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Pakistan society must rise against child abuse

There is a need for a holistic approach to end abuse, reduce the level of vulnerability of children and create a safe environment for them in Pakistan.



By Waqar Mustafa (Wide Angle)

Published: Sun 13 Oct 2019, 10:41 PM

Last updated: Mon 14 Oct 2019, 12:43 AM

I was in my early teens when on my mother's prodding I wrote my first op-ed. It was for an Urdu-language newspaper on the abduction and sale of children. My father, an educationist, was posted in a different city and so, in his absence, my mother became more protective of us siblings after the article's publication. The mail I received after its printing included a letter of appreciation and a brochure from some organisation which said it worked for child protection. However, my mother had her doubts. The photographs of its members on the leaflet looked so burly she feared they might as well be kidnappers! My mother would do grocery herself and didn't allow us to go out unattended, especially after sundown. Mosques, now and then, blaring announcements about some child going missing would toughen my mother's code.
Things weren't so bad then, perhaps, as are now for children in Pakistan. The country is placed at 154th out of 182 countries in the global ranking on child rights, lower than other countries of South Asia, based on indicators including those on children's protection. Despite having the right to be protected from violence, exploitation and abuse, children - about 48 per cent of the population - suffer in homes, families, schools, workplaces and communities, exposed to sexual abuse and exploitation, trafficking, child labour, bullying, cyber-bullying, gang violence, child marriage, and physically and emotionally violent child discipline.
According to a non-government organisation, Sahil, the cases of sexual abuse of children - mostly between six and 15 years of age - have increased from nine a day in 2017 to 12 cases a day during 2018 totalling 3,307 cases. A total of 1,304 cases of child abuse have been reported in the first six months of 2019. Twelve boys and four girls have been killed after sexual assault. According to Unicef, 16 per cent Pakistani children between the age of 5 and 17 are engaged in child labour. It estimates that 21 per cent of Pakistani girls are married before their 18th birthday and 3 per cent before they turn 15 often resulting in frequent and unplanned pregnancies that pose a threat to both the young mothers and their infants. A child rights group, Society for the Protection of the Rights of the Child, says corporal punishment causes up to 35,000 children in Pakistan to drop out of school every year. Children, especially the street children, remain vulnerable to trafficking.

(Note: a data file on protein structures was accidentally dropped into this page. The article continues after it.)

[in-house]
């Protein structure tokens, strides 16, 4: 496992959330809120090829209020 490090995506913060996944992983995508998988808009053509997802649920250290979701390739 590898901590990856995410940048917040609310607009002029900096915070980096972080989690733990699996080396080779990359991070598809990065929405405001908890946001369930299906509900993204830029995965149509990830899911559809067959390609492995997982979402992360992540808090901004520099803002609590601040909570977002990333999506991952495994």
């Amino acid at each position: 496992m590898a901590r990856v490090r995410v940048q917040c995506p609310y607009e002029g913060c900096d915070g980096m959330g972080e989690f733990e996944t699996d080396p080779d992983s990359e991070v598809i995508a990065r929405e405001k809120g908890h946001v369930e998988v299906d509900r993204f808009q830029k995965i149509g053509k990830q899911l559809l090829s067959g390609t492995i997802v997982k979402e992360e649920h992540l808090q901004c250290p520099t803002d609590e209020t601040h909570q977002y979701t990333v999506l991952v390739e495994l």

Now, Prime Minister Imran Khan has announced a new mobile app that parents can use to report a missing child, which immediately alerts high-ranking police officers. And a legislative panel has passed a bill for introduction in the National Assembly. It will pave way for setting up Zainab Alert, Response and Recovery Agency, where a child missing case will be reported and it will generate an automatic alert. It will also introduce response and recovery mechanism of missing children to prevent incidents like murder of Zainab Ansari, a seven-year-old from Kasur who was murdered last year.
There is a need for a holistic approach to end abuse, reduce the level of vulnerability of children and create a safe environment for them. It should start with understanding the causes of abuse and violence and addressing them by promoting positive norms. To end harmful practices, advocacy through discussions, education programmes and communication for development strategies can work well. Prevention and response to violence, exploitation and abuse should cut across a child's life cycle.
Until that happens, cases of abuse and killing of minors keep surfacing making parents afraid to let their children go outside unescorted. Father of one of the four children who were found abused and killed in the Pakistani town of Chunian last month has been quoted by a newspaper as saying that they tie their remaining three children with a rope in the night, just to make sure they don't slip away from them.
Waqar Mustafa is a journalist and commentator based in Lahore, Pakistan


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